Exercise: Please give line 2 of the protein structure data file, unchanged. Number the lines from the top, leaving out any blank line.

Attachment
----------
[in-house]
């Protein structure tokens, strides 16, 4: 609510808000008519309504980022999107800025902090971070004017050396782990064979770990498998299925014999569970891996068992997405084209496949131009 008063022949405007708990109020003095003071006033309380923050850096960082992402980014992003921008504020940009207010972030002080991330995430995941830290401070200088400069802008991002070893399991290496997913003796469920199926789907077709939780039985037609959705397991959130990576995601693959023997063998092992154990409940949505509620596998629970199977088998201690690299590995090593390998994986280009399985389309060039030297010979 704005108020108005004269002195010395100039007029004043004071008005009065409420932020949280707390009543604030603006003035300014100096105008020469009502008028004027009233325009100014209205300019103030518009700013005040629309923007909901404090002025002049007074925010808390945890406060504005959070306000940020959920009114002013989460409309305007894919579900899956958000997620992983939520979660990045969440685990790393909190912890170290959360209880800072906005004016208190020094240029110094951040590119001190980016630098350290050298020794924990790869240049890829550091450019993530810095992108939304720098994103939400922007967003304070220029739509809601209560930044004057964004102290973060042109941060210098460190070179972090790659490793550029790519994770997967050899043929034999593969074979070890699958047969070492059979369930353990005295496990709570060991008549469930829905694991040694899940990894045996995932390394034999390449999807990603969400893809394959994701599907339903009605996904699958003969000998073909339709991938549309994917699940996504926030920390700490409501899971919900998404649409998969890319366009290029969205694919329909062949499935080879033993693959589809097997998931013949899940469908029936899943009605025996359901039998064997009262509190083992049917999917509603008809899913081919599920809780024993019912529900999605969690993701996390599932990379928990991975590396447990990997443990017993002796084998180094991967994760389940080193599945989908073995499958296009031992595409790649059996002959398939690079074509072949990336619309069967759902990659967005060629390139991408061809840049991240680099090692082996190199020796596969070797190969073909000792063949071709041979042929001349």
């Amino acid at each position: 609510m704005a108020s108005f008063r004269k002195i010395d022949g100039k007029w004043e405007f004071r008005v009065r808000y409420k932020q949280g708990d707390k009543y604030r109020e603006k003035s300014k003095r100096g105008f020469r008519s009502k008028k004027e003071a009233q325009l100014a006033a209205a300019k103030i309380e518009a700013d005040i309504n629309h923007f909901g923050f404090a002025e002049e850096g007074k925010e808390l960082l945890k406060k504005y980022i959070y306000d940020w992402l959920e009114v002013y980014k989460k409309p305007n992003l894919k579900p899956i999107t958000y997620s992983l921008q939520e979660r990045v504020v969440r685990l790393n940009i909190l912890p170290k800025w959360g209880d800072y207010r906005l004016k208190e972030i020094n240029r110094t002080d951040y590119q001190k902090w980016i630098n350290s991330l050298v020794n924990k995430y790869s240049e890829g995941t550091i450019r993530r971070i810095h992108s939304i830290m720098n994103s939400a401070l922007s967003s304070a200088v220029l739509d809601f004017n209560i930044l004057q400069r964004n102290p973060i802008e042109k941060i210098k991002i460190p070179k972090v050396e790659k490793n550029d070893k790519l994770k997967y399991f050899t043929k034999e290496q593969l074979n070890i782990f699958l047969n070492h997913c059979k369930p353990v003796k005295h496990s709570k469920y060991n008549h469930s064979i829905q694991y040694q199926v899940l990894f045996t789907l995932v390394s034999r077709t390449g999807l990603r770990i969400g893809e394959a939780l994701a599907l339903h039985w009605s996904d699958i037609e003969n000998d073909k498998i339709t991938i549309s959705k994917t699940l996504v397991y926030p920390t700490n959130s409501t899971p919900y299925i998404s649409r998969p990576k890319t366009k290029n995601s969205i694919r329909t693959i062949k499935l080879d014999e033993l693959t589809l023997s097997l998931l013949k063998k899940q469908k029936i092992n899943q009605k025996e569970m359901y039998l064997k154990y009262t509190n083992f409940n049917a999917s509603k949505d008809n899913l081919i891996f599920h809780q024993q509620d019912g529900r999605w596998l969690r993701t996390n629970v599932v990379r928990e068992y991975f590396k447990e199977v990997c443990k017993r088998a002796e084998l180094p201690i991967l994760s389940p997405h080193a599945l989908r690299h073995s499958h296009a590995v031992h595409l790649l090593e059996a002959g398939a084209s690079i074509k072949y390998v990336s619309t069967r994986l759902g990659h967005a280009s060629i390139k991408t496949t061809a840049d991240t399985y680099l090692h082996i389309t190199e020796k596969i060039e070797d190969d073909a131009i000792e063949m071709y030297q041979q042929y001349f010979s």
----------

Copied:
């Protein structure tokens, strides 16, 4: 609510808000008519309504980022999107800025902090971070004017050396782990064979770990498998299925014999569970891996068992997405084209496949131009 008063022949405007708990109020003095003071006033309380923050850096960082992402980014992003921008504020940009207010972030002080991330995430995941830290401070200088400069802008991002070893399991290496997913003796469920199926789907077709939780039985037609959705397991959130990576995601693959023997063998092992154990409940949505509620596998629970199977088998201690690299590995090593390998994986280009399985389309060039030297010979 704005108020108005004269002195010395100039007029004043004071008005009065409420932020949280707390009543604030603006003035300014100096105008020469009502008028004027009233325009100014209205300019103030518009700013005040629309923007909901404090002025002049007074925010808390945890406060504005959070306000940020959920009114002013989460409309305007894919579900899956958000997620992983939520979660990045969440685990790393909190912890170290959360209880800072906005004016208190020094240029110094951040590119001190980016630098350290050298020794924990790869240049890829550091450019993530810095992108939304720098994103939400922007967003304070220029739509809601209560930044004057964004102290973060042109941060210098460190070179972090790659490793550029790519994770997967050899043929034999593969074979070890699958047969070492059979369930353990005295496990709570060991008549469930829905694991040694899940990894045996995932390394034999390449999807990603969400893809394959994701599907339903009605996904699958003969000998073909339709991938549309994917699940996504926030920390700490409501899971919900998404649409998969890319366009290029969205694919329909062949499935080879033993693959589809097997998931013949899940469908029936899943009605025996359901039998064997009262509190083992049917999917509603008809899913081919599920809780024993019912529900999605969690993701996390599932990379928990991975590396447990990997443990017993002796084998180094991967994760389940080193599945989908073995499958296009031992595409790649059996002959398939690079074509072949990336619309069967759902990659967005060629390139991408061809840049991240680099090692082996190199020796596969070797190969073909000792063949071709041979042929001349």